- Human understanding of tides
Humans have long noticed the periodic ebb and flow of seawater. The ancient Chinese called the rise and fall of sea water during the day as “tidal” and the rise and fall of sea water at night as “tidal”, which together are called “tidal”. Now people are more accustomed to use “tidal” to express this phenomenon of sea water fluctuations in general.
Scientists in ancient China have long recognized that tides are related to the moon. For example, Wang Chong, a famous thinker in the Eastern Han Dynasty of China, said that “the rise and fall of the waves also rises and falls with the moon”; in the poem “Spring River and Flowers and Moon Nights” by Zhang Ruoxu, a poet of the Tang Dynasty, “the tide of the spring river is even the level of the sea, and the bright moon on the sea grows with the tide”, which also shows the image Describe the relationship between ocean tides and the moon. Later, people further realized that the tide is a fluctuating phenomenon of “one is full and another is exhausted, and the exchange is continuous”. “When the tide rises and falls, the sea does not increase or decrease. When the moon comes, the water will follow it.”
The dynamic theory of tides emerged in the 18th century after Newton’s discovery of gravitational force in the 17th century (gravitational force exists between any two objects, as well as between the Sun, Moon and Earth). People have a further understanding of the causes of tidal phenomena. Tides are regular, periodic fluctuations in seawater caused by the different gravitational pulls of the sun and the moon on the earth.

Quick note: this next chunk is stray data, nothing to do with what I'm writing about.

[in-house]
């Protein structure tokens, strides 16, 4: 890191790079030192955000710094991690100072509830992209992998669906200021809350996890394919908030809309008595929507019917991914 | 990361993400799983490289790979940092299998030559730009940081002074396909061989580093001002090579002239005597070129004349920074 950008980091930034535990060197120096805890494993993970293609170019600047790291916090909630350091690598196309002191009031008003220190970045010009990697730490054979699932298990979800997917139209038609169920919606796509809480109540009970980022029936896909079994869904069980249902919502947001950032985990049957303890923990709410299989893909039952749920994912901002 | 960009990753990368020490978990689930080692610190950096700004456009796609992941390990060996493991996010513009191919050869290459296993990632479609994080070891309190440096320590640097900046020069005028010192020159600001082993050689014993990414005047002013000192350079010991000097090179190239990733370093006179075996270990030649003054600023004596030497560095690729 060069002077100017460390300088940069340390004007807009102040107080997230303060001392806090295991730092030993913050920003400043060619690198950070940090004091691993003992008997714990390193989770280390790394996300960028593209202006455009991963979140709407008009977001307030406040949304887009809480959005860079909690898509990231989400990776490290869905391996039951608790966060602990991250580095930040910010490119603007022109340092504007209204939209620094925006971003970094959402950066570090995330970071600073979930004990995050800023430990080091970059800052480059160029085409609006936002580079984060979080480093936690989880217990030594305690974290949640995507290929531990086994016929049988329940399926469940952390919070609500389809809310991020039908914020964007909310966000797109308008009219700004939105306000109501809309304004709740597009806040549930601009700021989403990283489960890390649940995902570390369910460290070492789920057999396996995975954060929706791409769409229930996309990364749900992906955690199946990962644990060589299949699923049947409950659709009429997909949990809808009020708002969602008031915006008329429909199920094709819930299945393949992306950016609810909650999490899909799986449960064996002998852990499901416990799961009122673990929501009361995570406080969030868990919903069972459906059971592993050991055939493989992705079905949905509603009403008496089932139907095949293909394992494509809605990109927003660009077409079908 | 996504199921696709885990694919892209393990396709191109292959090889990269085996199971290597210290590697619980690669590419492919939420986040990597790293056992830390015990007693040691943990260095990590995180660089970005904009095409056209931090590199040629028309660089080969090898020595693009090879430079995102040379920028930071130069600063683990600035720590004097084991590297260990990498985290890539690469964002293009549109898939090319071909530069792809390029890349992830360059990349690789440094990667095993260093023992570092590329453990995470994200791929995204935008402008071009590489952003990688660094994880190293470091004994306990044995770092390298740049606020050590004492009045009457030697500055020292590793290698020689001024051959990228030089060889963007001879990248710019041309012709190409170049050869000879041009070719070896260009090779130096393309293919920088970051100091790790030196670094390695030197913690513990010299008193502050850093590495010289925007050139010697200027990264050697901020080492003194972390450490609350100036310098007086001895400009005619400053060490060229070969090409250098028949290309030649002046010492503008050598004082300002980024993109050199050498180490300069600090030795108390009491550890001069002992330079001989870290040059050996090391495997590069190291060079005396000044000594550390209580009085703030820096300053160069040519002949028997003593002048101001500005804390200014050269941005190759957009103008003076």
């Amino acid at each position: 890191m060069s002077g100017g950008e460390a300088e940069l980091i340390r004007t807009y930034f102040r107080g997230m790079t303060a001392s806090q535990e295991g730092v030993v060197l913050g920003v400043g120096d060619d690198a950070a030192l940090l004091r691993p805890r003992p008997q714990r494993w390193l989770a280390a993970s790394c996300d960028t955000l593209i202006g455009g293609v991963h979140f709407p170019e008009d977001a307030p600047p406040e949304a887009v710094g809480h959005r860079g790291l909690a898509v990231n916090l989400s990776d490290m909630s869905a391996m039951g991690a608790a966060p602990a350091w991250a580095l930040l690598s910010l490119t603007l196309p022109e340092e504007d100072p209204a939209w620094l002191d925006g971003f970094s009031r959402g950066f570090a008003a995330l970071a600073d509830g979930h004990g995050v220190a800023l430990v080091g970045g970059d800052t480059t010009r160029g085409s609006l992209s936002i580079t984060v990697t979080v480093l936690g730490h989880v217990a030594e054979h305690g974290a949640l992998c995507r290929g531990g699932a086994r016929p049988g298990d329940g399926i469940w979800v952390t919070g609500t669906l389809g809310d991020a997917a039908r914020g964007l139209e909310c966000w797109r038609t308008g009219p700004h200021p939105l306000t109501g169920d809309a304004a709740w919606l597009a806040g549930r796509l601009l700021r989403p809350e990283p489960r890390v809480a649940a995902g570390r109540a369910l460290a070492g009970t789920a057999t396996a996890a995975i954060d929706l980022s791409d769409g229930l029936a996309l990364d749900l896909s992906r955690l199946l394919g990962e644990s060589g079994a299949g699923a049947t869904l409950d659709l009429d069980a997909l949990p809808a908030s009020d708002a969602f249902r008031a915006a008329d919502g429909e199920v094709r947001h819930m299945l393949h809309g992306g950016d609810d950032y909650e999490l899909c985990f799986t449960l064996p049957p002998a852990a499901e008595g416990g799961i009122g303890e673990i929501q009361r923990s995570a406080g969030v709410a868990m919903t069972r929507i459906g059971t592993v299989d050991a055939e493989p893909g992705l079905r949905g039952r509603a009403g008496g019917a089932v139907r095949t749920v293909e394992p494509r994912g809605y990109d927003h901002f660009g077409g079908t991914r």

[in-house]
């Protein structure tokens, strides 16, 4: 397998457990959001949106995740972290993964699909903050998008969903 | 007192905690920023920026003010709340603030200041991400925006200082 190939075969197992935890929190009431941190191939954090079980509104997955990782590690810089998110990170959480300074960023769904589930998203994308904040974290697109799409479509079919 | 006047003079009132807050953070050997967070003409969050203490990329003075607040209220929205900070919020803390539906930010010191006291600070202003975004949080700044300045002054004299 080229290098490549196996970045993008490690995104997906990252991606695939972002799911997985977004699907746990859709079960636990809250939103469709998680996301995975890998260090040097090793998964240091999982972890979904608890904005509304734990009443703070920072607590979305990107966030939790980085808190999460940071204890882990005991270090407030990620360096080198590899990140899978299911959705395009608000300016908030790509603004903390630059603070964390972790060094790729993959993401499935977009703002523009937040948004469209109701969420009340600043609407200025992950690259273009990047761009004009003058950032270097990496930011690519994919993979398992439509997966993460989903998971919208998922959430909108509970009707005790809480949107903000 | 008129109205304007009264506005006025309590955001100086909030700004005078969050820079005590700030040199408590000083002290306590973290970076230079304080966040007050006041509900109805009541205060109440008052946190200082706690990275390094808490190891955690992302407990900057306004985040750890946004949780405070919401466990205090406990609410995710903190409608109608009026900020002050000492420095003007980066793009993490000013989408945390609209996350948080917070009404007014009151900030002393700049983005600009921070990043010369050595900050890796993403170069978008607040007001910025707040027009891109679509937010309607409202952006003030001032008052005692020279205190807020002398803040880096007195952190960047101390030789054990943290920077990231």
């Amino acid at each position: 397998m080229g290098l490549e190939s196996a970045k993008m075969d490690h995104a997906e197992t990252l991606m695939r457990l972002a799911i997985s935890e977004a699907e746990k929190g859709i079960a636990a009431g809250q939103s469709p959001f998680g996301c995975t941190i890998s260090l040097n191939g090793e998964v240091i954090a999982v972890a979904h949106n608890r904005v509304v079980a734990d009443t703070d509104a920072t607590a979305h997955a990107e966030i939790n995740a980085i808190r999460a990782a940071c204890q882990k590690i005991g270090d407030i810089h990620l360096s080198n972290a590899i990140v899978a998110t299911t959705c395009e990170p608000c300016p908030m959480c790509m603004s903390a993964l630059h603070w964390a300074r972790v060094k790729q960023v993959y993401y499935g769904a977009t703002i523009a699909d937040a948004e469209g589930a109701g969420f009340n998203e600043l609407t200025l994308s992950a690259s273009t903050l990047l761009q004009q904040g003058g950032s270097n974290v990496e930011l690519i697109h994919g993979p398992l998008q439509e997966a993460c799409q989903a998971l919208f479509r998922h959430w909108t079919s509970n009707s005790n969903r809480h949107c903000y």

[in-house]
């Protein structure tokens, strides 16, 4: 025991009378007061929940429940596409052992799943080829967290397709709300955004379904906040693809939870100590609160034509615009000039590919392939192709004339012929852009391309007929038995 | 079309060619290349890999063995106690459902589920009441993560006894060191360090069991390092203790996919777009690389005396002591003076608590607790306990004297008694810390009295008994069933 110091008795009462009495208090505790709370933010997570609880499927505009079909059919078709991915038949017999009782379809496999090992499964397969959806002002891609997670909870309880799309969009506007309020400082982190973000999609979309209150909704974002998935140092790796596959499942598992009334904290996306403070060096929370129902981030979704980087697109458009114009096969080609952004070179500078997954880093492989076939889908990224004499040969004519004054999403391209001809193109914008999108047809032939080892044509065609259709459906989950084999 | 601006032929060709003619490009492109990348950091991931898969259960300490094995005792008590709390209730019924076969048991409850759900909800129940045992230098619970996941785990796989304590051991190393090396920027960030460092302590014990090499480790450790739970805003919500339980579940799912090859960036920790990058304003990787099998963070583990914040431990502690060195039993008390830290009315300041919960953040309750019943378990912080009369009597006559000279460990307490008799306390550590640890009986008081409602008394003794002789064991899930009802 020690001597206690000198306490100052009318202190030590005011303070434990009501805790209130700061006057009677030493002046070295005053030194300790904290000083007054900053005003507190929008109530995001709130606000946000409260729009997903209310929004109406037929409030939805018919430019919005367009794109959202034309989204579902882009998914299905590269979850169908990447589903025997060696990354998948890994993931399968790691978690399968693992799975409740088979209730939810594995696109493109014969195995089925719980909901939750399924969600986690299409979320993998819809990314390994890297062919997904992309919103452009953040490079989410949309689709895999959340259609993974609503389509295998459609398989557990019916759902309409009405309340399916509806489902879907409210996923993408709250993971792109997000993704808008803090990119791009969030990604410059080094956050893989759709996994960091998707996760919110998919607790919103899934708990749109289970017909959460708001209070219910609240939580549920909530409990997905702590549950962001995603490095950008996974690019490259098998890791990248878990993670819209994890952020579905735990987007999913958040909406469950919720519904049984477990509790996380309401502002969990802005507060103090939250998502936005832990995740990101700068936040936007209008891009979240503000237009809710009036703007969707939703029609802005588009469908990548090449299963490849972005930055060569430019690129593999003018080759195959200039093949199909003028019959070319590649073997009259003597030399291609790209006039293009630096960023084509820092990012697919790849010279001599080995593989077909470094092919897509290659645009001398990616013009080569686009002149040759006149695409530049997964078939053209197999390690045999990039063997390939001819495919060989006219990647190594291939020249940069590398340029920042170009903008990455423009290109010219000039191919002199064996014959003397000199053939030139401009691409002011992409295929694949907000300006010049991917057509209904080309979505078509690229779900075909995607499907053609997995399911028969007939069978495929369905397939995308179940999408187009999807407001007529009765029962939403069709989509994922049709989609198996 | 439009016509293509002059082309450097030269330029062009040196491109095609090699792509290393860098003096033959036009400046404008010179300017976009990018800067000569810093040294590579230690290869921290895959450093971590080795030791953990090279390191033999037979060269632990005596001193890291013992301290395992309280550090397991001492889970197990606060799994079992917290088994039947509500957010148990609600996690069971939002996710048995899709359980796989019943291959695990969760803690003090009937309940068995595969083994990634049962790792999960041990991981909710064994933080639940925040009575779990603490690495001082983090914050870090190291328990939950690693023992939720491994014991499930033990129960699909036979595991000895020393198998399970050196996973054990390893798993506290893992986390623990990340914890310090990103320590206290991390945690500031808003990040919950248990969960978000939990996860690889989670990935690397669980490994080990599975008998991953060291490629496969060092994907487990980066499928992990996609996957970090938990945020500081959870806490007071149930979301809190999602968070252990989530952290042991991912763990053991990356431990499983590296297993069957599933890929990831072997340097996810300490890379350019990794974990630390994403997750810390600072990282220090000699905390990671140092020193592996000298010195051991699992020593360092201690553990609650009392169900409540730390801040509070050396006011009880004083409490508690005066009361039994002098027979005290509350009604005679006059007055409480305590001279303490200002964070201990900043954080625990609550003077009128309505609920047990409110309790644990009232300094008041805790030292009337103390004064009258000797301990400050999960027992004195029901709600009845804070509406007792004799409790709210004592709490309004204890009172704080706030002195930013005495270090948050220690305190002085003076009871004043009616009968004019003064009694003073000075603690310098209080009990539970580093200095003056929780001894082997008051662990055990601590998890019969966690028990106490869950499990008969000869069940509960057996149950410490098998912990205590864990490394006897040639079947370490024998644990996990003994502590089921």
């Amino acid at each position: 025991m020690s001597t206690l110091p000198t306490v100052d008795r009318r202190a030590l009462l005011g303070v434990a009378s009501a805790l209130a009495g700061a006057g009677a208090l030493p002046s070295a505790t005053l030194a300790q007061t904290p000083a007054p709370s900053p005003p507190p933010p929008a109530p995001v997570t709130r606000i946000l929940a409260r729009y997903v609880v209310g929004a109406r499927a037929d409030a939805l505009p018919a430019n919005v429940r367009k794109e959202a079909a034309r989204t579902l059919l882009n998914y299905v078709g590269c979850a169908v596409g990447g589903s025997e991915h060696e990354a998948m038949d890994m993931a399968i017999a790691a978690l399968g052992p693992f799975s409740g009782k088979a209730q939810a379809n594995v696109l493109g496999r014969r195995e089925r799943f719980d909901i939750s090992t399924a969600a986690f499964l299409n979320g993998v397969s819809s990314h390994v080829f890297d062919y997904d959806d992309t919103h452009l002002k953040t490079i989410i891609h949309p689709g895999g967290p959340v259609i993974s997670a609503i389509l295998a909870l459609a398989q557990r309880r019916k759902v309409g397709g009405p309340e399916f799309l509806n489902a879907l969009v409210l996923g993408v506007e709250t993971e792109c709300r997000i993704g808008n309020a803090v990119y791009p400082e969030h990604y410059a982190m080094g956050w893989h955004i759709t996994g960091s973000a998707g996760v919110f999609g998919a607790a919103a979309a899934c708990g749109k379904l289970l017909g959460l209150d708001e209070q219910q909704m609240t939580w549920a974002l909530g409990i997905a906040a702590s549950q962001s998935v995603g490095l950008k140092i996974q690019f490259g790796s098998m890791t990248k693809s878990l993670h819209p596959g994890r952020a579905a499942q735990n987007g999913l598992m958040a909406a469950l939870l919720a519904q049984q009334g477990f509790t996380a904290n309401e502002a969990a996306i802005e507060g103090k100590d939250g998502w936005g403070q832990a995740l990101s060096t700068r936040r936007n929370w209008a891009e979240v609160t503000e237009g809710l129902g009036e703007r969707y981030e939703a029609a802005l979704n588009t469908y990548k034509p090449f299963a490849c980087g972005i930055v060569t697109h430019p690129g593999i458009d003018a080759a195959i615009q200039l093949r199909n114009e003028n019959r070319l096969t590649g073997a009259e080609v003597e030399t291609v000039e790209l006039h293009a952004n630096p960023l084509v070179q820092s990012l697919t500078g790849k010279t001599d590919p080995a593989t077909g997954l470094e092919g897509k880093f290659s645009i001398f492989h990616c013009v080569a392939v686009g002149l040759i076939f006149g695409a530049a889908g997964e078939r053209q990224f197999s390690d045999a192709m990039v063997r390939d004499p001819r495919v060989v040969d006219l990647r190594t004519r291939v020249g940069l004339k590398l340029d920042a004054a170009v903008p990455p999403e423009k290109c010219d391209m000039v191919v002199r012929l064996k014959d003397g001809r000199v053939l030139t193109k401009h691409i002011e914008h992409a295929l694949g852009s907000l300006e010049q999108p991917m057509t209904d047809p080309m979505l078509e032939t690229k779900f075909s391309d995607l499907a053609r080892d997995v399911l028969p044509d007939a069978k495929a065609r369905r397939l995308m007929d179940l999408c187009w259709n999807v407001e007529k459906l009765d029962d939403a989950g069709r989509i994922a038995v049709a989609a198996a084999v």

If it is considered that the gravitational force of the moon on the earth’s center is the average gravitational force of the moon on the entire earth, then the side of the earth facing the moon, because it is closer to the moon, the gravitational force of the sea water is greater, so that the sea surface rises upward. The side facing away from the moon is farther away from the moon, and the gravitational force on the seawater is less than the average gravitational force of the moon on the earth, but the centrifugal force of the earth is the same, causing the seawater to have a tendency to move away from the center of the earth, so the seawater will also rise. In fact, the sun has a similar effect, only because it is so far away, its effect is not as pronounced as that of the moon. The rising waters caused by the sun and the moon are called solar and lunar tides, respectively.
On the first day of the lunar month, the sun and the moon are located on the same side of the earth, and the three are approximately in a straight line. The gravitational direction of the sun and the moon is the same, and the combined force is the largest. The solar tide and the lunar tide occur at the same time, forming a spring tide. On the fifteenth day of the lunar calendar, the sun and the moon are located on both sides of the earth and are approximately in a straight line with the earth. The lunar tide facing the moon and the solar tide facing away from the sun work together. Together, they form a tide. This is the origin of “the rising tide of the first and fifteenth days of the first day”.